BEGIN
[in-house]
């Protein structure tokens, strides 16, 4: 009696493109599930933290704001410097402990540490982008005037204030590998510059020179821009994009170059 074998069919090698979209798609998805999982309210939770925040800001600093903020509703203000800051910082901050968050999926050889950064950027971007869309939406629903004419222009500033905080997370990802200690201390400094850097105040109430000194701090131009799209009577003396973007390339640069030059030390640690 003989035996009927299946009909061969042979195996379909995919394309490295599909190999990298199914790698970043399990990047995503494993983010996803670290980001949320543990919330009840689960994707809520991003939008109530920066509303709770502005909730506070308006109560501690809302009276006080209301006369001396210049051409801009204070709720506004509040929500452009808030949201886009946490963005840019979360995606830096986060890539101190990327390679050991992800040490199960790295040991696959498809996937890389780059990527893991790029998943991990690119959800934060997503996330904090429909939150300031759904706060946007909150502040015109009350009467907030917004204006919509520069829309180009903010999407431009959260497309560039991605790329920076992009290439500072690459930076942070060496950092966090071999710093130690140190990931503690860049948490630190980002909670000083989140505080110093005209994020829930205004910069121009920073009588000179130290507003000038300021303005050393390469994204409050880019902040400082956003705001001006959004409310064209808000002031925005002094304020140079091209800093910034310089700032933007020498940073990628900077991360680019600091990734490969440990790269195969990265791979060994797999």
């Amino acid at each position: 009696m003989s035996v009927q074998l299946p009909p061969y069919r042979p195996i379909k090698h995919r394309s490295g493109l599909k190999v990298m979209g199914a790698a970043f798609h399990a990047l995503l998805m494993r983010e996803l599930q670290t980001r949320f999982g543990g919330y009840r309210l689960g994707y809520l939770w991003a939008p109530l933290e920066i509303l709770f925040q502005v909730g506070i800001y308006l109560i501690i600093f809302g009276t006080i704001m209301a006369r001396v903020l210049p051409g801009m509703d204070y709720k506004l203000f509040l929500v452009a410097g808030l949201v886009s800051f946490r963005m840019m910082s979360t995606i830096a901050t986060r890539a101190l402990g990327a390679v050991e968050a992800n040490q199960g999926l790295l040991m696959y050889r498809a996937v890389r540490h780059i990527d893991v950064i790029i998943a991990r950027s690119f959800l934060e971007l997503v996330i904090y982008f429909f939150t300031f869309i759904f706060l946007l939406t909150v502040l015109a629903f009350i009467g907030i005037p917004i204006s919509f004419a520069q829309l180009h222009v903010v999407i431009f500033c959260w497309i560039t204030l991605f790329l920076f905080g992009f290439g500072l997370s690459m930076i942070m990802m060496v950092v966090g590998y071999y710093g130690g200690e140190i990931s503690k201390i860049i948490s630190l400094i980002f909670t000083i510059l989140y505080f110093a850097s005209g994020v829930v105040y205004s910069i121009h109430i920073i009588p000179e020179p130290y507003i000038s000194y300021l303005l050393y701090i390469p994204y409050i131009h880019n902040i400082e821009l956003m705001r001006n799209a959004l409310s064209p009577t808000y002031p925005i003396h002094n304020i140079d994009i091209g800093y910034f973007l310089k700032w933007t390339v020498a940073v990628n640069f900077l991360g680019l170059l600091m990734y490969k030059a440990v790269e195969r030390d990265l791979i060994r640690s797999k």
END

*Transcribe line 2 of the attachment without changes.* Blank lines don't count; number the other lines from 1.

């Protein structure tokens, strides 16, 4: 009696493109599930933290704001410097402990540490982008005037204030590998510059020179821009994009170059 074998069919090698979209798609998805999982309210939770925040800001600093903020509703203000800051910082901050968050999926050889950064950027971007869309939406629903004419222009500033905080997370990802200690201390400094850097105040109430000194701090131009799209009577003396973007390339640069030059030390640690 003989035996009927299946009909061969042979195996379909995919394309490295599909190999990298199914790698970043399990990047995503494993983010996803670290980001949320543990919330009840689960994707809520991003939008109530920066509303709770502005909730506070308006109560501690809302009276006080209301006369001396210049051409801009204070709720506004509040929500452009808030949201886009946490963005840019979360995606830096986060890539101190990327390679050991992800040490199960790295040991696959498809996937890389780059990527893991790029998943991990690119959800934060997503996330904090429909939150300031759904706060946007909150502040015109009350009467907030917004204006919509520069829309180009903010999407431009959260497309560039991605790329920076992009290439500072690459930076942070060496950092966090071999710093130690140190990931503690860049948490630190980002909670000083989140505080110093005209994020829930205004910069121009920073009588000179130290507003000038300021303005050393390469994204409050880019902040400082956003705001001006959004409310064209808000002031925005002094304020140079091209800093910034310089700032933007020498940073990628900077991360680019600091990734490969440990790269195969990265791979060994797999």